Cardiff Coal Exchange: Council approves £40m hotel plan
A key step in the £40m redevelopment plan for Cardiff's Coal Exchange has been given the go-ahead.
Signature Living wants to turn the Grade II*-listed building into a hotel.
Cardiff council's planning committee voted to approve the application to change the use of the building to a hotel, subject to conditions.
The decision does not extend to any building work, which will be discussed at a later date.
Developers said the 200-suite hotel would create about 100 jobs during construction and a further 60 once it opened.
Signature Living founder Lawrence Kenwright welcomed the decision, adding the firm would be on site "within the next couple of weeks".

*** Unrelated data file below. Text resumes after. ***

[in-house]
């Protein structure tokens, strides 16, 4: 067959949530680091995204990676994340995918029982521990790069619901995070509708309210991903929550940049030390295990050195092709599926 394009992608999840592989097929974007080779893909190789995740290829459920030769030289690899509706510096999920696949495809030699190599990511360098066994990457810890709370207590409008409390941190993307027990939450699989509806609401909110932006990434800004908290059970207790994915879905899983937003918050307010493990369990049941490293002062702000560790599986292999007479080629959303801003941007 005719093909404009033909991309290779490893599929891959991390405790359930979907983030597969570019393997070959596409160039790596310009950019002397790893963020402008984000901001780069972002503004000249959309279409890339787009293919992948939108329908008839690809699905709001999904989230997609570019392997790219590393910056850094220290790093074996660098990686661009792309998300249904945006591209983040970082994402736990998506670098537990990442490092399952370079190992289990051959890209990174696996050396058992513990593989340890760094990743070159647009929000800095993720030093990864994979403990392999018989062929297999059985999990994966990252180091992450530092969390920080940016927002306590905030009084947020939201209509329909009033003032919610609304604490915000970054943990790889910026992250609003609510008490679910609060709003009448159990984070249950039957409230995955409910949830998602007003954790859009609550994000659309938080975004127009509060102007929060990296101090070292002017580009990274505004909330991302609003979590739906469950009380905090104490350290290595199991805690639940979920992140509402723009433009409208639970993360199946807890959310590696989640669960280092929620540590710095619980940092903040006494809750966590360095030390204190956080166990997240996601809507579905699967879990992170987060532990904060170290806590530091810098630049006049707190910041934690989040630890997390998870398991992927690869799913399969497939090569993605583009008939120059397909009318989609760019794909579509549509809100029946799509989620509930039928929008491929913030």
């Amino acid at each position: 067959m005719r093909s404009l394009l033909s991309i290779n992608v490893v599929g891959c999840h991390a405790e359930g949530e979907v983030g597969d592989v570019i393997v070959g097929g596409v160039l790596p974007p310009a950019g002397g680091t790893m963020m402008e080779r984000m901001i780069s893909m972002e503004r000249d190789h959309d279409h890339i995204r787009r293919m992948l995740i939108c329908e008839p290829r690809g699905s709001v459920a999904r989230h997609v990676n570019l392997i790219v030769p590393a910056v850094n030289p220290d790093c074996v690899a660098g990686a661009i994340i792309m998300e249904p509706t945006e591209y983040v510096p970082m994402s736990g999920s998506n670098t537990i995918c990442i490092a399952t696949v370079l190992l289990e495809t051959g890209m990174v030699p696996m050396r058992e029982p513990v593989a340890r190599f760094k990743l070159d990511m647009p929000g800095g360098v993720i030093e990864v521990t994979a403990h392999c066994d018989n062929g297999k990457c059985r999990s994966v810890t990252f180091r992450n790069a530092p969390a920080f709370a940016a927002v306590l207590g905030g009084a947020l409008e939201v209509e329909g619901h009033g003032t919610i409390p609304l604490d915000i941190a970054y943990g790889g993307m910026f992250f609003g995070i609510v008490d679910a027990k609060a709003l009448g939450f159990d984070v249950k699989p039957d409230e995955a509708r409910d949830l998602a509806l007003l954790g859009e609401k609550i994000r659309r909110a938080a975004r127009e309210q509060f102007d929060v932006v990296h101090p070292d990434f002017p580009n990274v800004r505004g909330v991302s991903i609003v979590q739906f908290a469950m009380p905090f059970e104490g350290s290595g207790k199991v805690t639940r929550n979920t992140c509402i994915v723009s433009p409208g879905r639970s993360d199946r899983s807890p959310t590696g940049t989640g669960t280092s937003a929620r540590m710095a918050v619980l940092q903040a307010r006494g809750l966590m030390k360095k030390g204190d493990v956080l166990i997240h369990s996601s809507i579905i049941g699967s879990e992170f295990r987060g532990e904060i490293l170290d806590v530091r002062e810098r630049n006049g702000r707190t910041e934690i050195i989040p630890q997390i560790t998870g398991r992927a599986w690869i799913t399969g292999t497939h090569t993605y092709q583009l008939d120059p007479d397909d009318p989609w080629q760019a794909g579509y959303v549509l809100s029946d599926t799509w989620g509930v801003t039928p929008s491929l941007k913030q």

"After years of dereliction and decay, the Coal Exchange will once again become an outstanding landmark building for the people of Cardiff and a truly first-class hotel, conferencing and major events venue," he said.
Other plans for the development include function rooms, a restaurant and bar and a spa.
It is expected to take about 18 months to compete the work and the venue would also host weddings and conferences.
A brief history of the Coal Exchange
- Dates back to 1883 when Cardiff was at the centre of the coal trade
- Coal merchants, ship owners and their agents met daily on the trading floor
- At one time the price of the world's coal was determined there and in 1904 the world's first recorded £1m deal was struck there
- Closed in 1958 after the decline of the coal industry
- Earmarked as a future home for the Welsh Assembly but that plan fell through after devolution was rejected in a 1979 referendum
- In more recent years it has been used for concerts, dinners and other events, but closed in 2013
- There were once plans for the exchange hall to be restored and a 1,300-seat banqueting hall, public square, office space and innovation centre developed